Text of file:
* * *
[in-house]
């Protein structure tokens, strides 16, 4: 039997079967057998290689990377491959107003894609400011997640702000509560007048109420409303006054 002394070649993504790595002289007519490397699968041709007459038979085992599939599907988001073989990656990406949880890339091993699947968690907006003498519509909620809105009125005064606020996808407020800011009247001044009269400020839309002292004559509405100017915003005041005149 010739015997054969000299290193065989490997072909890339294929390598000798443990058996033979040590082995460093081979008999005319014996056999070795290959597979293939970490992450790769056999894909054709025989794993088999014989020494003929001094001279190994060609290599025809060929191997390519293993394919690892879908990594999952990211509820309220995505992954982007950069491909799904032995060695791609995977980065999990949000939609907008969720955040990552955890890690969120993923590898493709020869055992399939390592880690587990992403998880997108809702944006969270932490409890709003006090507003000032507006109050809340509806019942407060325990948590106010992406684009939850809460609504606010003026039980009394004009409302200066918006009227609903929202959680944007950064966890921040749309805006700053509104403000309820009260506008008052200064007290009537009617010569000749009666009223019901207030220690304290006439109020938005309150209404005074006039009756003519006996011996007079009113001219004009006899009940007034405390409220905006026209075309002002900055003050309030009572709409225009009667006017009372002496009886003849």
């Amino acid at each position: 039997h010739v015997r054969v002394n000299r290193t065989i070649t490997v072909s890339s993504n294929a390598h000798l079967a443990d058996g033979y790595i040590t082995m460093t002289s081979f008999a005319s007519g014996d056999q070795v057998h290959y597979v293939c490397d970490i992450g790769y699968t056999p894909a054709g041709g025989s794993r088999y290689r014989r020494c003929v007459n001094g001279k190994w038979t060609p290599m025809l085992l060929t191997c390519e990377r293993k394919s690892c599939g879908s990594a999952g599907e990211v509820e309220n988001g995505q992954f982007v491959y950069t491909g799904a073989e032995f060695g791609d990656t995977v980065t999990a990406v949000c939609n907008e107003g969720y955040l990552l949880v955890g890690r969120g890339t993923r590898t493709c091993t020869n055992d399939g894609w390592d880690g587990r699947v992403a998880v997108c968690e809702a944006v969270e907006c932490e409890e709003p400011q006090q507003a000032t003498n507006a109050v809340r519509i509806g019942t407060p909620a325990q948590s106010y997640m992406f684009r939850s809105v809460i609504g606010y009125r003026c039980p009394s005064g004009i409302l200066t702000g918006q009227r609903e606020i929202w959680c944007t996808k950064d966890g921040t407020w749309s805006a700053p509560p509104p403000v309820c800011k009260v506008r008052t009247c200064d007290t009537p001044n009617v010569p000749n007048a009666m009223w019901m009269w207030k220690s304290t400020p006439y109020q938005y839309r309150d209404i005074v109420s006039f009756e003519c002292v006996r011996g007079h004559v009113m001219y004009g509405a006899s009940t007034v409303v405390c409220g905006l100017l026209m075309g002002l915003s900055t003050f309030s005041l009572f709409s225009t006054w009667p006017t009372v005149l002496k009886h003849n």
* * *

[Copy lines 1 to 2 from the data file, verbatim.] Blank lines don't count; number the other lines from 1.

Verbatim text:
[in-house]
């Protein structure tokens, strides 16, 4: 039997079967057998290689990377491959107003894609400011997640702000509560007048109420409303006054 002394070649993504790595002289007519490397699968041709007459038979085992599939599907988001073989990656990406949880890339091993699947968690907006003498519509909620809105009125005064606020996808407020800011009247001044009269400020839309002292004559509405100017915003005041005149 010739015997054969000299290193065989490997072909890339294929390598000798443990058996033979040590082995460093081979008999005319014996056999070795290959597979293939970490992450790769056999894909054709025989794993088999014989020494003929001094001279190994060609290599025809060929191997390519293993394919690892879908990594999952990211509820309220995505992954982007950069491909799904032995060695791609995977980065999990949000939609907008969720955040990552955890890690969120993923590898493709020869055992399939390592880690587990992403998880997108809702944006969270932490409890709003006090507003000032507006109050809340509806019942407060325990948590106010992406684009939850809460609504606010003026039980009394004009409302200066918006009227609903929202959680944007950064966890921040749309805006700053509104403000309820009260506008008052200064007290009537009617010569000749009666009223019901207030220690304290006439109020938005309150209404005074006039009756003519006996011996007079009113001219004009006899009940007034405390409220905006026209075309002002900055003050309030009572709409225009009667006017009372002496009886003849």